J.R.R. Tolkien and C.S. Lewis weren't fans of Disney's dwarfs.
J.R.R. Tolkien and C.S. Lewis weren’t fans of Disney’s dwarfs. Disney/4evertheDisneySongs/YouTube/Fair Use

It’s no secret that J.R.R. Tolkien and C.S. Lewis were legendary frenemies. But while they may have sparred over fantasy and religion, they shared one little-known viewpoint: a disdain for the works of Walt Disney.

Literary friendships are often thought of in the driest abstract, with learned people of letters sitting in stuffy rooms debating only the most important intellectual issues. But like anyone, sometimes a couple of authors just go to the movies. And on at least one occasion, the architect of Middle-earth and the father of Narnia went and saw Snow White and the Seven Dwarfs together.

According to an account in the J.R.R. Tolkien Companion and Guide, Tolkien didn’t go see Snow White until some time after its 1938 U.K. release, when he attended the animated film with Lewis. Lewis had previously seen the film with his brother, and definitely had some opinions. In a 1939 letter to his friend A.K. Hamilton, Lewis wrote of Snow White (and Disney himself):

Dwarfs ought to be ugly of course, but not in that way. And the dwarfs’ jazz party was pretty bad. I suppose it never occurred to the poor boob that you could give them any other kind of music. But all the terrifying bits were good, and the animals really most moving: and the use of shadows (of dwarfs and vultures) was real genius. What might not have come of it if this man had been educated–or even brought up in a decent society?

In another instance, Lewis called the evil queen’s design unoriginal, and described the dwarves as having, “bloated, drunken, low comedy faces.”

A bust of Tolkien at Oxford.
A bust of Tolkien at Oxford. Julian Nitzsche/CC BY-SA 3.0

Tolkien didn’t like the goofball dwarfs either. The Tolkien Companion notes that he found Snow White lovely, but otherwise wasn’t pleased with the dwarves. To both Tolkien and Lewis, it seemed, Disney’s dwarves were a gross simplification of a concept they held as precious. “I think it grated on them that he was commercializing something that they considered almost sacrosanct,” says Trish Lambert, a Tolkien scholar and author of the essay, Snow White and Bilbo Baggins: Divergences and Convergences Between Disney and Tolkien. “Here you have a brash, American entrepreneur who had the audacity to go in and make money off of fairy tales.”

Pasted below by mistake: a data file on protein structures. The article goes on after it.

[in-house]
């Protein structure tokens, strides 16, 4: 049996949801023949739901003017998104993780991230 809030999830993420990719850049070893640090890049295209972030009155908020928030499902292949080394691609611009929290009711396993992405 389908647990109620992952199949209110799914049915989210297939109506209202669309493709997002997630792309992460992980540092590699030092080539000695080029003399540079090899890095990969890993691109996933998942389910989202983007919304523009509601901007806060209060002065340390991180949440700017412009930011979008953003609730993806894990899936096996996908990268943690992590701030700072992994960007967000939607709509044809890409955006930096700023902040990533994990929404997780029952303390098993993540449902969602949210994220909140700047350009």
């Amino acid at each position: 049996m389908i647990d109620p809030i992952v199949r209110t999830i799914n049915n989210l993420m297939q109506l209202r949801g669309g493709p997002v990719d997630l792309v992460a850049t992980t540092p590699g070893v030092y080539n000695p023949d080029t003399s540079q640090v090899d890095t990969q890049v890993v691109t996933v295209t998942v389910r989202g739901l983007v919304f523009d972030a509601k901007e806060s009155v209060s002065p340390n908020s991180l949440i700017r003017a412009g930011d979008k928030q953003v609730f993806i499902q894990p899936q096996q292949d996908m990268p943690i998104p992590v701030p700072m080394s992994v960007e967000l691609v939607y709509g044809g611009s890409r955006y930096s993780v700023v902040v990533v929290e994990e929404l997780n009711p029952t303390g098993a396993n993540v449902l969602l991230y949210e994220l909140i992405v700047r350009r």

Consider the context here: Tolkien’s book The Hobbit was first released in the U.K. in September of 1937, just a couple of months before Snow White hit theaters in the U.S. Both works highlighted a gaggle of dwarves as major supporting characters, but they could hardly have been more different. Disney’s dwarfs were jolly, goofy miners (hey, Dopey), rooted in the stories of the Brothers Grimm; Tolkien’s dwarves were a grim, mythical race (although not wholly without whimsy), born from Nordic myth. “Isn’t it interesting that Tolkien and Disney, almost concurrently, came up with dwarves that are not evil?” notes Lambert. “I researched, is there any possibility that there was a connection? And there’s not.”

Across the ocean and seemingly independent of one another, two of the greatest storytellers of the 20th century had a case of parallel invention, although this is not to say that Tolkien and Disney were unaware of one another. There are unflattering references to Disney’s early cartoons in Tolkien’s letters, and according to Lambert, Tolkien would most certainly have been aware of Snow White before its release. “I don’t have any way of proving this, other than the things he’s written on Disney in the general sense, but I suspect [Snow White] irritated the heck out of Tolkien,” she says.

A statue of Lewis in Belfast's C.S. Lewis Square.
A statue of Lewis in Belfast’s C.S. Lewis Square. Tony Bowden/CC BY-SA 2.0

Tolkien’s opinion of Disney didn’t get any better over the years. In a number of letters dated after his Snow White date with Lewis, Tolkien refers to Disney’s works as “vulgar.” Tolkien also believed that fairy tales had become hopelessly infantilized, noting in his 1947 essay On Fairy-Stories that “the association of children and fairy-stories is an accident of our domestic history.”

Years later, in a 1964 letter to a Miss J.L. Curry at Stanford University, likely spurred on by the controversy surrounding Disney’s treatment of Mary Poppins, Tolkien further laid bare his true feelings on Disney’s work. He described Disney’s talent as “hopelessly corrupted,” writing, “Though in most of the ‘pictures’ proceeding from his studios there are admirable or charming passages, the effect of all of them is to me disgusting. Some have given me nausea…” He goes on to call Disney a “cheat,” noting that while he too had a profit motive behind his work, he wouldn’t stoop to working with Disney.

Just two years later, Joy Hill, a representative of Allan & Unwin, Tolkien’s publisher, would approach Disney Studios about turning the Lord of the Rings trilogy into an animated film. Disney Studios declined, thinking that it would be far too expensive to produce. The Tolkien Companion assumes that this conversation occurred without Tolkien’s permission.

The relationship between Tolkien and Lewis is often viewed in light of their religious differences, or contrasted by nerdy arguments about Narnia vs. Middle-earth. But in the eminently relatable experience of going to see a Disney movie that they both disliked, their relationship seems less fantastical, and all the more human.